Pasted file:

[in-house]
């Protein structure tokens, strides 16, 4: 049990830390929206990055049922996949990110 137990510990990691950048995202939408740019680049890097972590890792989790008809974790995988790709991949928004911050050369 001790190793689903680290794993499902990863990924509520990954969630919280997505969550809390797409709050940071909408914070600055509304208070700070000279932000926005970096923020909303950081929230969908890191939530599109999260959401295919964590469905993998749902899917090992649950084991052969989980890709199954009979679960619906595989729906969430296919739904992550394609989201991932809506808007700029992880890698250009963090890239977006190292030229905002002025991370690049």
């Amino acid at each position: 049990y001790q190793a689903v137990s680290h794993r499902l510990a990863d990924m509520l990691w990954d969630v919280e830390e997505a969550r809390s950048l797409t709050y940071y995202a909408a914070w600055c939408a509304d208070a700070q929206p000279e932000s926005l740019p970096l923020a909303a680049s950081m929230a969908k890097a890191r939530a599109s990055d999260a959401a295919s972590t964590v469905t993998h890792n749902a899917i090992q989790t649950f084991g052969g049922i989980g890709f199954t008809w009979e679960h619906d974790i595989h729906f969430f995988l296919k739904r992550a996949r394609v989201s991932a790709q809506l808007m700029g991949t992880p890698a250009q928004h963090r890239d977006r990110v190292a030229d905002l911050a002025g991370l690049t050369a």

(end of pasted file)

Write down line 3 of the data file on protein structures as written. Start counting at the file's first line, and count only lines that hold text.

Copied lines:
């Amino acid at each position: 049990y001790q190793a689903v137990s680290h794993r499902l510990a990863d990924m509520l990691w990954d969630v919280e830390e997505a969550r809390s950048l797409t709050y940071y995202a909408a914070w600055c939408a509304d208070a700070q929206p000279e932000s926005l740019p970096l923020a909303a680049s950081m929230a969908k890097a890191r939530a599109s990055d999260a959401a295919s972590t964590v469905t993998h890792n749902a899917i090992q989790t649950f084991g052969g049922i989980g890709f199954t008809w009979e679960h619906d974790i595989h729906f969430f995988l296919k739904r992550a996949r394609v989201s991932a790709q809506l808007m700029g991949t992880p890698a250009q928004h963090r890239d977006r990110v190292a030229d905002l911050a002025g991370l690049t050369a």